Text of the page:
One powerful chapter in Daniel’s book is Chapter Seven, Look Outward. It caught my attention because of its relevancy in today’s world. In 1993, Charles Krauthammer returned to his alma mater, McGill University, in Montreal, Canada, to address the Class of ’93. His address was entitled Three Pieces of Sage Advice. In his opening statement he referred to himself as Marco Polo, returning back as a sage imparting important “information” on life. According to Charles, lesson one on life was “not to lose your head.” He addressed the sheep-like pursuant of social and political mass hysteria disguised as intellectual activism. 1993 was only a few years after the Berlin Wall had gone down and the Cold War a memory. Charles spoke about the myriad of nuclear proliferation protests that had gone before, especially in the 80s, that predicted a nuclear “abyss” and mass angst. Politicians were mostly responsible for fueling up anxiety just for political gain. But when the Cold War ended, the same activists that predicted Armageddon and nuclear doom soon moved on to other panic-induced Armageddon. Charles pointed out the inanity of it all because post Cold War the same number of nukes remained in existence sans global angst.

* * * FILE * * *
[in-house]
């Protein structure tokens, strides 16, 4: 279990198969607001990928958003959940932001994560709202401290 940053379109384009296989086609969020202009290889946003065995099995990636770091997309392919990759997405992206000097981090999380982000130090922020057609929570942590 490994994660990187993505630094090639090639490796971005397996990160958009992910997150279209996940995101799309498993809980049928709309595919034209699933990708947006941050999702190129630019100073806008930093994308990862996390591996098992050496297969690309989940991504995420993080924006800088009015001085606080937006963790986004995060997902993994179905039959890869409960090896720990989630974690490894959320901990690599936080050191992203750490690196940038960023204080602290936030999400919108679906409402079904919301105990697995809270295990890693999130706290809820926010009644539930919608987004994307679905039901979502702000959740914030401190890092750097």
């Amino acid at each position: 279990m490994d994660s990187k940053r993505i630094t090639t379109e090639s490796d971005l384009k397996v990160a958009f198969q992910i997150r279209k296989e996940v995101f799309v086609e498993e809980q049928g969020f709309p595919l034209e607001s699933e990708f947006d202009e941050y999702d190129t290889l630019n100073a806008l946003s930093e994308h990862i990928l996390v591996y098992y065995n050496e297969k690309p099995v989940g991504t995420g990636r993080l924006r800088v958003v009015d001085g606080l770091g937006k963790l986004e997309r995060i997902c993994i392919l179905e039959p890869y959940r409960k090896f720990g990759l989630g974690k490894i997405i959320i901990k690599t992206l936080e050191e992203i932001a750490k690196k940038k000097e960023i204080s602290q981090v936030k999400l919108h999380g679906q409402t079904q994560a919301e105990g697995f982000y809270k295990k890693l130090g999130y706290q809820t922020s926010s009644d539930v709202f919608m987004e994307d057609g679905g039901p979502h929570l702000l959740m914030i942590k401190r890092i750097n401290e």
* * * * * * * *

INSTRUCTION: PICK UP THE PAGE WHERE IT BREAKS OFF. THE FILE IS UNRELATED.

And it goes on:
Charles described the prediction of apocalyptic doom by the chosen few as a “bourgeois…apocalypse du jour.” Owning to the fact that all countries have problems, and both nuclear proliferation and disregard to the environment are bad, one must also have the ability to decipher between problems and panic. Even in 1993, Al Gore was on a roll predicting Arctic melt downs, economic disasters, and other soon-to-be apocalypse events that eventually fizzled like his now forgotten book signings. One point of clarity that Charles imparted to the Class of ’93 sits well in today’s partisan madness; when any political agenda is approved unanimously, especially by Congress, it is probably wrong. The “pack” mentality of political activism is not a path for those seeking intellectual balance and truth. It is man-made hysteria often incited by politicians, the media, and those eager to launch their careers.